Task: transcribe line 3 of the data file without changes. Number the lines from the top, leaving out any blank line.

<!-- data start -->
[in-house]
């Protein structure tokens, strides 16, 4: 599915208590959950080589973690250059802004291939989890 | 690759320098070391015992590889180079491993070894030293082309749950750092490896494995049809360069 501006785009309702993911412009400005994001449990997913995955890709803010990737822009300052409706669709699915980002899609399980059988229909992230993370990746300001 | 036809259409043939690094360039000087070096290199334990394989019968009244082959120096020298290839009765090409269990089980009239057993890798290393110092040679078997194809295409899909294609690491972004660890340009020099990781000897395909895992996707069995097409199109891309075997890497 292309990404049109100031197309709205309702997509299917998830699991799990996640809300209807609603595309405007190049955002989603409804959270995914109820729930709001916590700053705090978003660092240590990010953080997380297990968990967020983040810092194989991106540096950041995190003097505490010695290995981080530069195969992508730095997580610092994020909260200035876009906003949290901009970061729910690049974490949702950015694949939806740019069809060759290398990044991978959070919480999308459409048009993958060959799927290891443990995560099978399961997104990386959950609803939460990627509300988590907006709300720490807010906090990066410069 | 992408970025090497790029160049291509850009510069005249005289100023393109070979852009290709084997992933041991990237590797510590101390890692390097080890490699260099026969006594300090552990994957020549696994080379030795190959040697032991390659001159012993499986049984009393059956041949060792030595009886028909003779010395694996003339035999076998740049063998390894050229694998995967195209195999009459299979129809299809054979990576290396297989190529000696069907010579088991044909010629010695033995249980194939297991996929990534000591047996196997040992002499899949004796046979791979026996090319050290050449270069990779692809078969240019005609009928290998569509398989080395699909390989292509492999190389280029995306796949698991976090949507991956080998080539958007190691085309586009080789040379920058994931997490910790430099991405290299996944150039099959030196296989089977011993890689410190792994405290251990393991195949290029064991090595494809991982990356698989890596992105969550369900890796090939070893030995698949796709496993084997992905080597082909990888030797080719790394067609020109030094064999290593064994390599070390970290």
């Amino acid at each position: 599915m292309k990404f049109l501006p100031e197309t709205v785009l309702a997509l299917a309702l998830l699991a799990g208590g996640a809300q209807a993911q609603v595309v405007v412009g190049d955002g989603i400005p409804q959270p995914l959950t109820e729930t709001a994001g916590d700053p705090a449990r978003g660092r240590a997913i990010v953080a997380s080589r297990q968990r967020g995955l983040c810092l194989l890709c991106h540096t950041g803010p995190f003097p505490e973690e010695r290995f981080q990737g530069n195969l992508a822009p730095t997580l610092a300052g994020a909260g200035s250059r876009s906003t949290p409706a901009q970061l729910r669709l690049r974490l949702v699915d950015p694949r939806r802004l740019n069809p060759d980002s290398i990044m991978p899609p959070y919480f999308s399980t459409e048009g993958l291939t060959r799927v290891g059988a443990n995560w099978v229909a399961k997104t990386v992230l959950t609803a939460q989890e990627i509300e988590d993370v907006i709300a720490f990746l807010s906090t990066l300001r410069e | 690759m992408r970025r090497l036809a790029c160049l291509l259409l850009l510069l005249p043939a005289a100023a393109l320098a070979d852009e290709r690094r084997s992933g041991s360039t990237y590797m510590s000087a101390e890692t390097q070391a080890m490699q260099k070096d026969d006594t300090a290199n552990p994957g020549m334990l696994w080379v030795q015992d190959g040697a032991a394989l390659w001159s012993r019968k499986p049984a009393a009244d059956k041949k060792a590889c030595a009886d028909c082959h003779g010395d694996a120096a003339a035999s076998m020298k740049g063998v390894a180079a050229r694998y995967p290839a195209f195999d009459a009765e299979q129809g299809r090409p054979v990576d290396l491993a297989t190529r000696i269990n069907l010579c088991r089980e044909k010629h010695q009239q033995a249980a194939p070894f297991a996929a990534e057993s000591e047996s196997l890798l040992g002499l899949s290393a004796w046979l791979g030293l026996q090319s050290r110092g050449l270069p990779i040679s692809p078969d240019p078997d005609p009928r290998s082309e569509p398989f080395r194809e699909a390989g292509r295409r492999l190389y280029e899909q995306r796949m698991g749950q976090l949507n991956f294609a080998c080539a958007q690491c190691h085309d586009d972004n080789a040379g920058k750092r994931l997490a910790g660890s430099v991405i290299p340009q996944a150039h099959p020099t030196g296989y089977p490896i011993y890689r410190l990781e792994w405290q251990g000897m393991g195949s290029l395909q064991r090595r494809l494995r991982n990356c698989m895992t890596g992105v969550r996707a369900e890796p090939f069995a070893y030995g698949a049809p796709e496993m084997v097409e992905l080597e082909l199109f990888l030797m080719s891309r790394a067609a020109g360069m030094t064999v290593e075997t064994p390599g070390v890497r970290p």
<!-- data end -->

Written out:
């Amino acid at each position: 599915m292309k990404f049109l501006p100031e197309t709205v785009l309702a997509l299917a309702l998830l699991a799990g208590g996640a809300q209807a993911q609603v595309v405007v412009g190049d955002g989603i400005p409804q959270p995914l959950t109820e729930t709001a994001g916590d700053p705090a449990r978003g660092r240590a997913i990010v953080a997380s080589r297990q968990r967020g995955l983040c810092l194989l890709c991106h540096t950041g803010p995190f003097p505490e973690e010695r290995f981080q990737g530069n195969l992508a822009p730095t997580l610092a300052g994020a909260g200035s250059r876009s906003t949290p409706a901009q970061l729910r669709l690049r974490l949702v699915d950015p694949r939806r802004l740019n069809p060759d980002s290398i990044m991978p899609p959070y919480f999308s399980t459409e048009g993958l291939t060959r799927v290891g059988a443990n995560w099978v229909a399961k997104t990386v992230l959950t609803a939460q989890e990627i509300e988590d993370v907006i709300a720490f990746l807010s906090t990066l300001r410069e | 690759m992408r970025r090497l036809a790029c160049l291509l259409l850009l510069l005249p043939a005289a100023a393109l320098a070979d852009e290709r690094r084997s992933g041991s360039t990237y590797m510590s000087a101390e890692t390097q070391a080890m490699q260099k070096d026969d006594t300090a290199n552990p994957g020549m334990l696994w080379v030795q015992d190959g040697a032991a394989l390659w001159s012993r019968k499986p049984a009393a009244d059956k041949k060792a590889c030595a009886d028909c082959h003779g010395d694996a120096a003339a035999s076998m020298k740049g063998v390894a180079a050229r694998y995967p290839a195209f195999d009459a009765e299979q129809g299809r090409p054979v990576d290396l491993a297989t190529r000696i269990n069907l010579c088991r089980e044909k010629h010695q009239q033995a249980a194939p070894f297991a996929a990534e057993s000591e047996s196997l890798l040992g002499l899949s290393a004796w046979l791979g030293l026996q090319s050290r110092g050449l270069p990779i040679s692809p078969d240019p078997d005609p009928r290998s082309e569509p398989f080395r194809e699909a390989g292509r295409r492999l190389y280029e899909q995306r796949m698991g749950q976090l949507n991956f294609a080998c080539a958007q690491c190691h085309d586009d972004n080789a040379g920058k750092r994931l997490a910790g660890s430099v991405i290299p340009q996944a150039h099959p020099t030196g296989y089977p490896i011993y890689r410190l990781e792994w405290q251990g000897m393991g195949s290029l395909q064991r090595r494809l494995r991982n990356c698989m895992t890596g992105v969550r996707a369900e890796p090939f069995a070893y030995g698949a049809p796709e496993m084997v097409e992905l080597e082909l199109f990888l030797m080719s891309r790394a067609a020109g360069m030094t064999v290593e075997t064994p390599g070390v890497r970290p």